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 The World of Film in Australia - on the Internet Updated Friday May 22, 2020 


Would-be writer Danny (Noah Taylor) is a twenty-something neurotic obsessive, living in his 47th shared house. From Brisbane to Melbourne and Sydney we meet his flatmates, tomboy Sam (Emily Hamilton), the mysterious Anya (Romane Bohringer), neurotic Nina (Sophie Lee), Flip (Brett Stewart) and latent homosexual Dirk (Francis McMahon). Pursued by detectives, life is forever complicated, especially concerning the seemingly irresolvable love triangle that evolves.

Life, death and everything in between – namely sharing a house – are the topics canvassed in He Died With a Felafel in his Hand, Richard Lowenstein's quirky, droll glimpse of the shared house experience. There's nothing tentative about either the characters or Lowenstein's approach and style; it's an entertaining and humorous look at the social environment and its impact on the individual. Lowenstein's script acutely captures the angst, the disparity, the conflict and the heart of the characters, each of which is beautifully drawn. The musical references are diverse and interesting, while the eclectic international cast oozes with colour and unpredictability. The central character Danny (Noah Taylor extracts every last drop of indecision and agony) is a wannabe writer who is trying to find himself creatively and personally. Neither his beloved Underwood typewriter nor the secret that is supposed to makes girls-go-gaga seem to have resulted in instant success; the reality of his life is bumbling though the highs and lows with a bizarre group of oddbods that meander in, out and around the action. Key characters like Anya (Romane Bohringer, memorable) effectively display her want to inject chaos far and wide; she seems totally at home presiding over sacrificial rituals. Flip (Brett Stewart, terrific) overdoses with non-legal indulgences and tans his gaunt complexion by 'moonbaking'. I especially enjoyed Emily Hamilton, who plays Sam – perhaps the most 'normal' of all the characters. She bounces from redhead, brunette and blonde in the different cultures of Brisbane, Melbourne and Sydney with enthusiasm tinged with vulnerability. Sophie Lee ('I'm a bit of a babe, aren't I?') is entertaining as neurotic, self-obsessed, colour-coordinated Nina, and there are many moments that are painfully real, yet so funny to observe. Like the book, He Died With A Felafel In His Hand is the kind of film that is very likely to develop a cult following. The crazy, uncoordinated chaos makes compulsive viewing and the film is as compelling as it's fabulously image-descriptive title.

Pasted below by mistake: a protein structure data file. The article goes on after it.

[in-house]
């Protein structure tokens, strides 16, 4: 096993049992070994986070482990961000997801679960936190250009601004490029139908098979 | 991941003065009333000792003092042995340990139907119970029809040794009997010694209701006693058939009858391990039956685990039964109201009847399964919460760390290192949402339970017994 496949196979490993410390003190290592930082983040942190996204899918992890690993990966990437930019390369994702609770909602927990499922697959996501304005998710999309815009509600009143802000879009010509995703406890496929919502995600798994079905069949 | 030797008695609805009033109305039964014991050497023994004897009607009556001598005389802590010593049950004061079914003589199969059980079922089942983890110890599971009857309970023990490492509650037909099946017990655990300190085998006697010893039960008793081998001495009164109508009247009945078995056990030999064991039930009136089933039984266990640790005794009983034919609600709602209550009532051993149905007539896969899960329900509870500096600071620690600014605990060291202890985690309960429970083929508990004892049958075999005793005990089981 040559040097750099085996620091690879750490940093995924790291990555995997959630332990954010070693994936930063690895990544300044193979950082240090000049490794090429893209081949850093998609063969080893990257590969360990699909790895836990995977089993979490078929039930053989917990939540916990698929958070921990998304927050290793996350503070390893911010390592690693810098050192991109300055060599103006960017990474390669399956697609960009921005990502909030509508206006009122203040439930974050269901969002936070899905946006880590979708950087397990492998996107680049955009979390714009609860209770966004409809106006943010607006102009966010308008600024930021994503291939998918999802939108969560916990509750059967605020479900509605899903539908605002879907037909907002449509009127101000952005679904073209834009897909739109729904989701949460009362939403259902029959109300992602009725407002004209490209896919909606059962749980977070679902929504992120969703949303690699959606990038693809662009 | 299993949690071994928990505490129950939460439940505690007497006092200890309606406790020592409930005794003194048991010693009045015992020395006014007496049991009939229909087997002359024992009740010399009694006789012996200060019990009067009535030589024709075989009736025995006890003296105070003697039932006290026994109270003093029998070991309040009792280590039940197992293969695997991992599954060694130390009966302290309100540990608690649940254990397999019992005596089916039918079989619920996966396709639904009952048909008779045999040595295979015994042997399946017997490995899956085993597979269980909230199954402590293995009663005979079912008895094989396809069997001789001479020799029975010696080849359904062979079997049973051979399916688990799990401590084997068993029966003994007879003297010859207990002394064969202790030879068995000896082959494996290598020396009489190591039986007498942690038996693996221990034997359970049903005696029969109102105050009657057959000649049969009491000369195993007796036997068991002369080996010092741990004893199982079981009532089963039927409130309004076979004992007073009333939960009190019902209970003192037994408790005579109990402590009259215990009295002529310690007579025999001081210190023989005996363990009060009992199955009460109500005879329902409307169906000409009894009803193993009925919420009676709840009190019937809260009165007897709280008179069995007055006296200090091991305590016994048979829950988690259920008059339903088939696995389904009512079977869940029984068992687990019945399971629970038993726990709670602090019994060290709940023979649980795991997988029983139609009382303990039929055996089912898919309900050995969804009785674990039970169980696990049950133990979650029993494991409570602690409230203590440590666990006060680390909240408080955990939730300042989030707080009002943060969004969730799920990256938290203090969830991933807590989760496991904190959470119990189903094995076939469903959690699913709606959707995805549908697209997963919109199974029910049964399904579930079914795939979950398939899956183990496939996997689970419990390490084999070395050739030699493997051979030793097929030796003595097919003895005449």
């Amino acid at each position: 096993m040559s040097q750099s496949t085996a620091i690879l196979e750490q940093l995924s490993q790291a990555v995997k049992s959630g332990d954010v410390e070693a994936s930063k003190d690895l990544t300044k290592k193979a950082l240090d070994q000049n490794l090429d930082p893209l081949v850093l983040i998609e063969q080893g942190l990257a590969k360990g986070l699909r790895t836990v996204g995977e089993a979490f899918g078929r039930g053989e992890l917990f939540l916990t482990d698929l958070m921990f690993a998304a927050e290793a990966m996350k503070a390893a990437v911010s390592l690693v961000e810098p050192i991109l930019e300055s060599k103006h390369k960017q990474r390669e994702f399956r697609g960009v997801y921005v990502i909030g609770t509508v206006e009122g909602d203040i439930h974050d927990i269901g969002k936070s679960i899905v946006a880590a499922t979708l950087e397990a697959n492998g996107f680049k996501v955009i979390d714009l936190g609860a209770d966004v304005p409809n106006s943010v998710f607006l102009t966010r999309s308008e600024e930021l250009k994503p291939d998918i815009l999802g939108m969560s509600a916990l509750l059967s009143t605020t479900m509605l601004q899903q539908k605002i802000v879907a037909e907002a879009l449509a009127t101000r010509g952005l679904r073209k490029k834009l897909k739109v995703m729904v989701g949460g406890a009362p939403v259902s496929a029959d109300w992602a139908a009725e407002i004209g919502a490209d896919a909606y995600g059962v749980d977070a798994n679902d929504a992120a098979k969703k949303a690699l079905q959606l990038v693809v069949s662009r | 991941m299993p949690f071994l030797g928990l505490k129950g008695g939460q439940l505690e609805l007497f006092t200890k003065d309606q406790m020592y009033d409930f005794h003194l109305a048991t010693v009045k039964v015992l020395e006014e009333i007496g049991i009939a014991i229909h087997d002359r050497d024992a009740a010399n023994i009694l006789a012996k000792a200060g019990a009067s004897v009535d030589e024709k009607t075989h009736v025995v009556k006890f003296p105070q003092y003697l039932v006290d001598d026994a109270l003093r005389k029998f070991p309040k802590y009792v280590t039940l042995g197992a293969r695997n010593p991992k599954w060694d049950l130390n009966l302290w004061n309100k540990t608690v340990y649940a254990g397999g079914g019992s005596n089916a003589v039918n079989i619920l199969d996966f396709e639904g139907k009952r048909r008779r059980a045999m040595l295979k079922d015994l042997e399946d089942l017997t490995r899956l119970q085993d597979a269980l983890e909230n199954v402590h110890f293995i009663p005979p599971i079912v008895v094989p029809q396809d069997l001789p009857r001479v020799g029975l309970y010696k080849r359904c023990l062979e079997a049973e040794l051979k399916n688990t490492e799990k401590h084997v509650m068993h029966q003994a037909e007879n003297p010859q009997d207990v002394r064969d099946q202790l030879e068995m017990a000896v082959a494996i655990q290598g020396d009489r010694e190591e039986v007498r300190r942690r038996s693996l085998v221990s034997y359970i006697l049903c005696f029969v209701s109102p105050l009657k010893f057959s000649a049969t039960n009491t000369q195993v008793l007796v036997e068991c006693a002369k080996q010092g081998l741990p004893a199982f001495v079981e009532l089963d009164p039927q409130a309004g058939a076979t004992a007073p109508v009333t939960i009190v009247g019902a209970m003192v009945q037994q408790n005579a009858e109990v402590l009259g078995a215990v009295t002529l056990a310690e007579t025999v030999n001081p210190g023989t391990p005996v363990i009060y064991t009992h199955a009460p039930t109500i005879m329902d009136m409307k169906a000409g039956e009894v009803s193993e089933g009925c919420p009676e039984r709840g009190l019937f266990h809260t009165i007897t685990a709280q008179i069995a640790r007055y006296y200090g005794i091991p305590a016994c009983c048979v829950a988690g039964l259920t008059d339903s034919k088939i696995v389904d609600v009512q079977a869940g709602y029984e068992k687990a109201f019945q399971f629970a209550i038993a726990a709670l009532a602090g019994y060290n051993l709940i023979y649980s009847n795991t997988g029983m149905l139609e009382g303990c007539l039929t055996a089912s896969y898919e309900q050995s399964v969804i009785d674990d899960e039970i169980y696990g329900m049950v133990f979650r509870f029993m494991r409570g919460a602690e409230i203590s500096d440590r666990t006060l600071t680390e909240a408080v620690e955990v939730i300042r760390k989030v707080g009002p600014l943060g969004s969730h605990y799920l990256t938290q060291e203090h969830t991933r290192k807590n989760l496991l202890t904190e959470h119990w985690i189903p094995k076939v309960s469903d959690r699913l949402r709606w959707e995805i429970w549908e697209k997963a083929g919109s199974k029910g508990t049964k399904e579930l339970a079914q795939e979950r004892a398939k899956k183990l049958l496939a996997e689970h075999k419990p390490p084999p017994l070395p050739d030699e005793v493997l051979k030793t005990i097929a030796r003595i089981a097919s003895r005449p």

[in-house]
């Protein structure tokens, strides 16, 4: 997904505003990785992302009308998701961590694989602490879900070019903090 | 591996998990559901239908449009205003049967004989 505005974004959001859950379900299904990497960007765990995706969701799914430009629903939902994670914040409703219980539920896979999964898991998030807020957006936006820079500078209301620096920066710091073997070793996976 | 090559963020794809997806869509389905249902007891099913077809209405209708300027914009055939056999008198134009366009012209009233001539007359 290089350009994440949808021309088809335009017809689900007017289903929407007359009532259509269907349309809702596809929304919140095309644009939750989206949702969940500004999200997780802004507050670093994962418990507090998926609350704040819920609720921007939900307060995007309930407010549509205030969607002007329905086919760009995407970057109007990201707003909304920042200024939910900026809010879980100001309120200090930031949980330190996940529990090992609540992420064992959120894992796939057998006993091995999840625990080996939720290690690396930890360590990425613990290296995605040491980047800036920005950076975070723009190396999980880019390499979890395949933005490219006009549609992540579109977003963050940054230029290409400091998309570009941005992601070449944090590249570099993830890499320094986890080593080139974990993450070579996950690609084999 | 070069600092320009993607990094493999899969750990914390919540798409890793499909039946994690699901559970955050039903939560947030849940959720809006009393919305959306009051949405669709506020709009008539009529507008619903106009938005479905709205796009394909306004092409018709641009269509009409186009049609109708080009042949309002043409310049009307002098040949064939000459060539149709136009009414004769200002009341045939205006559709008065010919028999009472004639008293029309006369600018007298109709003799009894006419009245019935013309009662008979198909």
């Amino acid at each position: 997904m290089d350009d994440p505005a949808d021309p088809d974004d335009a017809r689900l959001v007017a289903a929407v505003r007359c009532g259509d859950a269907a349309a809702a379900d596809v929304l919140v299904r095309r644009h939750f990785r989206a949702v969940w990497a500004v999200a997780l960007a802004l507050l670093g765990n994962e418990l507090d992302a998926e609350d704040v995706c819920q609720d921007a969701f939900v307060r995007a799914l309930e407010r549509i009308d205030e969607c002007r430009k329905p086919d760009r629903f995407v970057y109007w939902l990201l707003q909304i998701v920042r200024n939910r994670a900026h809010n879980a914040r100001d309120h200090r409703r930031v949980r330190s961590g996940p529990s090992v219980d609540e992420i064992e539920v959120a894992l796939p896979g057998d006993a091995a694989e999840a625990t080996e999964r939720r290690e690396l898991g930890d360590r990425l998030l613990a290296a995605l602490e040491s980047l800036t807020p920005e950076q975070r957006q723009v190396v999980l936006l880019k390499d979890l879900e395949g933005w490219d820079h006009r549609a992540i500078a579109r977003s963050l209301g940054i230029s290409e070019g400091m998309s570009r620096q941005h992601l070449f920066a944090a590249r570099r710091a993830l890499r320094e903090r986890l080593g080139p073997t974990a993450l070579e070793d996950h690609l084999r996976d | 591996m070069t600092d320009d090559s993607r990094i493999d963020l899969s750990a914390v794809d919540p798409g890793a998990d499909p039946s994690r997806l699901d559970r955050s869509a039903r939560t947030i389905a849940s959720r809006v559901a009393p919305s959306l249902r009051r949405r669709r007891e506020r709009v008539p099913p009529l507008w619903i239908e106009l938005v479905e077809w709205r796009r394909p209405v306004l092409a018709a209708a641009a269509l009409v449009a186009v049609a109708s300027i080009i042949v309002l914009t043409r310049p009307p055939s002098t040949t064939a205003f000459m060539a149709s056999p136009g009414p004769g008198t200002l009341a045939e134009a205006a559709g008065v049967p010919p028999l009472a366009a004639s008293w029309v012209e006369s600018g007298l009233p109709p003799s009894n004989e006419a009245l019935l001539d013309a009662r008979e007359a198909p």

Louise Keller

Powered by energy, HDWAFIHH is like a felafel filled with a combination of flavours and tastes that blend together to create something new from elements that aren’t. Pop cannibalism on screen, you might say, without a derivative result. This is Lowenstein’s major achievement, as is his work with the cast. It results in sustained tension and sustainable comedy. Activated within the setting of a young man in search of an ideal house to share, the film’s amusement value is high, despite a slightly strained structure, around the middle. But nothing can detract from Noah Taylor’s outstanding performance as Danny the misfit whose pov gives us entry into this haphazard world. You could say that the role of Danny was tailor made for him. . . .his timing and screen presence were worth the wait. (Lowenstein had to delay shooting for six months while Taylor worked on Almost Famous.) He balances the needs of the comedic pain with the exigencies of dramatic truth very well. Entertaining and observant, HDWAFIHH is a really successful adaptation, making the material work on screen, unlocked from the written word.
Andrew L. Urban

Translating John Birmingham's episodic novel to the big screen was always going to be a tall order. The sheer number of characters and the fractured nature of the story mitigated against traditional film narrative. Richard Lowenstein's solution is to pull a few key elements from the book and to introduce a central character who doesn't appear in it. The result for fans of the book (and yes, I'm one) is likely to be one of bewilderment. Still, as film in its own right, Felafel has some fine moments. Many of these come courtesy of Noah Taylor as Danny. His blend of arty-farty writer and dork is spot-on, making him a truly memorable character. The film manages to pick the eyes out of the novel, presenting a number of hilarious scenes featuring outlandish flatmates, as Danny navigates his way through the maze of share-house living. Sophie Lee features in one of the funniest of these moments. As the self-absorbed Nina, she created some very bad flashbacks of share-house living for me. The main trouble with Felafel though is a ponderous script that makes us sift through a lot of chaff before getting to the grain in the story. The result is a rather disjointed film that drags rather than skips. When it hits its straps, Felafel shows flashes of brilliance. For many, those moments will be worth the admission price alone. But with the source material the filmmakers had to draw from, it's difficult to count this as anything but a miscue - an occasionally interesting one, but a miscue nonetheless.
David Edwards

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CAST: Noah Taylor, Emily Hamilton, Romane Bohringer, Sophie Lee, Alex Menglet, Brett Stewart, Francis McMahon

PRODUCERS: Richard Lowenstein, Andrew McPhail, Domenico Procacci

DIRECTOR: Richard Lowenstein

SCRIPT: Richard Lowenstein


EDITOR: Richard Lowenstein

MUSIC: Ben Osmo


RUNNING TIME: 107 minutes



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